Fort Monmouth continues support of NJ students through science symposium
April 4, 2011
FORT MONMOUTH, NJ -- Engineers and scientists from Fort Monmouth joined partners from the Department of Defense and Monmouth University to support student research in science and engineering at the 49th Annual Monmouth Junior Science Symposium at Monmouth University and Gibbs Hall March 31 - April 1.
The MJSS is a regional science competition for high school students from Monmouth County and surrounding areas. It is part of the national DoD-run Junior Science and Humanities Symposia program.
"We read and we hear all the time how in the STEM disciplines we don't seem to be excelling as a country anymore, and I say it time and time again, I don't think people are coming to these events," said Henry Muller, director, Research, Development and Engineering Command's communications-electronics center, or CERDEC, Space and Terrestrial Communications Directorate, during his opening remarks at the MJSS banquet. "If you take time and see what these young folks are doing, it's truly impressive; and I feel good and I know we are in good hands, and that the future of this country is in good hands."
High school students enrolled in public, private or home schools were eligible to submit research papers for the MJSS. Students conducted the research on their own, while under the advisement of a teacher.
"I like the fact that it was very independent. I did my own research, in my own school, so I didn't go out to another lab and I didn't have Ph.D.s work on my project. I like that I was in charge of what I was doing and that I was responsible for it," said Matthew Parr, Freehold High School.
During the two-day event, chosen students presented their research through paper and poster presentations to judges from DoD, academia and industry. They also got an up-close look at Army technology through demos and information booths from CERDEC and the Armament Research Development and Engineering Center stationed at Picatinny Arsenal, NJ. Displayed technologies included power sources, a battlefield video teleconferencing system, multi-touch technology, Smartphone applications for the battlefield and a High Mobility Multipurpose Wheeled Vehicle, or HMMWV.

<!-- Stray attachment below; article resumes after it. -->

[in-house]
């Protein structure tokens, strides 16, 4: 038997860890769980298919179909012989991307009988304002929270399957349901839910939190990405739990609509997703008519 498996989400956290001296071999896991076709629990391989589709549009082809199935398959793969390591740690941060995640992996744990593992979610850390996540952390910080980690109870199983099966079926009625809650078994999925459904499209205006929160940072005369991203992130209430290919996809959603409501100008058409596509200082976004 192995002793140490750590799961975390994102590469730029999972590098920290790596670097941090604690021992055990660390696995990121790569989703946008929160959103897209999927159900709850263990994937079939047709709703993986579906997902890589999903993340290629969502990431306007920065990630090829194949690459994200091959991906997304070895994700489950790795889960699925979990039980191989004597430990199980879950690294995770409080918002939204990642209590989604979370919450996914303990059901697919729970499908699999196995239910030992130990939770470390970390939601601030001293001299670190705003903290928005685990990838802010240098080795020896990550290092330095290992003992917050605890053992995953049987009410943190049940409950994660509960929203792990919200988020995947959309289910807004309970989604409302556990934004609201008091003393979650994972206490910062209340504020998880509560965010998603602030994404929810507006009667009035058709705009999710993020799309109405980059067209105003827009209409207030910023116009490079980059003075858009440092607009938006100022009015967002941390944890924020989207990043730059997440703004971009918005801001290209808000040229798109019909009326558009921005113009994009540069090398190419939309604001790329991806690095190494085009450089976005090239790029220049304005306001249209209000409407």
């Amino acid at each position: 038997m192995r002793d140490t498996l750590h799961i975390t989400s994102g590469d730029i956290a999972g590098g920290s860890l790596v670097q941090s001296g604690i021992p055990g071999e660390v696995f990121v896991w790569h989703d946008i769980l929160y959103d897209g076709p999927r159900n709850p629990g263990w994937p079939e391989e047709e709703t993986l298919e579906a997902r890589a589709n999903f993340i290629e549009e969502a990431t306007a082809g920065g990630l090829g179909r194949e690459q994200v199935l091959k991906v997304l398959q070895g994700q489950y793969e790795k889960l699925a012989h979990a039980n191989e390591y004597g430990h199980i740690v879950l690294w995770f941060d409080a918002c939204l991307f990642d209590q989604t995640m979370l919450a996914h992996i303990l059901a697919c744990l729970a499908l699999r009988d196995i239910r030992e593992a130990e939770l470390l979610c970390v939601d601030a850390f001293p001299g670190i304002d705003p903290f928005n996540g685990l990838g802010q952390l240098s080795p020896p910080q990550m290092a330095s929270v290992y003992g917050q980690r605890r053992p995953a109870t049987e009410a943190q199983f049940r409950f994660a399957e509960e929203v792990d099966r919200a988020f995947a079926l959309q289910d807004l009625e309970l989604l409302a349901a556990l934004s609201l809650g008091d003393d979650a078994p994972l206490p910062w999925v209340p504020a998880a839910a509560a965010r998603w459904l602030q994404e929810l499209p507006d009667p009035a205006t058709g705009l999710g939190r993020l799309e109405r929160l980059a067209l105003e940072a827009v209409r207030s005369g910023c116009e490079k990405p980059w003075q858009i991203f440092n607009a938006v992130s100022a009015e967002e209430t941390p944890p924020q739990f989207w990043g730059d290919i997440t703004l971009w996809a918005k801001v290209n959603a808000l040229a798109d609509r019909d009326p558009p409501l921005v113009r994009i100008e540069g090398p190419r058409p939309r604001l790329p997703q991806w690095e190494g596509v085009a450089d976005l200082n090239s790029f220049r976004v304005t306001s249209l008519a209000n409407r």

"These events are important because we are raising another generation of leaders in the science and technology field, and especially as we're going forward in the information age, where it's vitally important, we have to raise interests and get awareness out there," said Donald Coulter, computer scientist, CERDEC Command and Control Directorate.
The top five winners from the MJSS will compete in the National Junior Science and Humanities Symposium in San Diego, Ca. April 27 - May 1. All students who presented in the MJSS received plaques and awards from the DoD, academia and industry sponsors, honoring their achievement of being chosen to participate in the symposium.
"In general, when you're talking in front of knowledgeable people in this type of setting you always tend to learn from it. Even though you may think you know more about the topic than anyone else, you learn more about yourself and the topic as you present it," said Vijay Narayan, West Windsor-Plainsboro High School South.
As CERDEC nears its completion of transitioning to Aberdeen Proving Ground, Md., the center will continue to support STEM education through programs like the Maryland regional Junior Science and Humanities Symposium.
"The CERDEC Outreach Program Office looks forward to supporting events like the MJSS because we know the importance of securing our nation's competitive edge in science and technology," said Yolanda Henry, CERDEC Outreach Program specialist.
CERDEC plans to provide its final year of support to the MJSS at the symposium's 50th anniversary next year.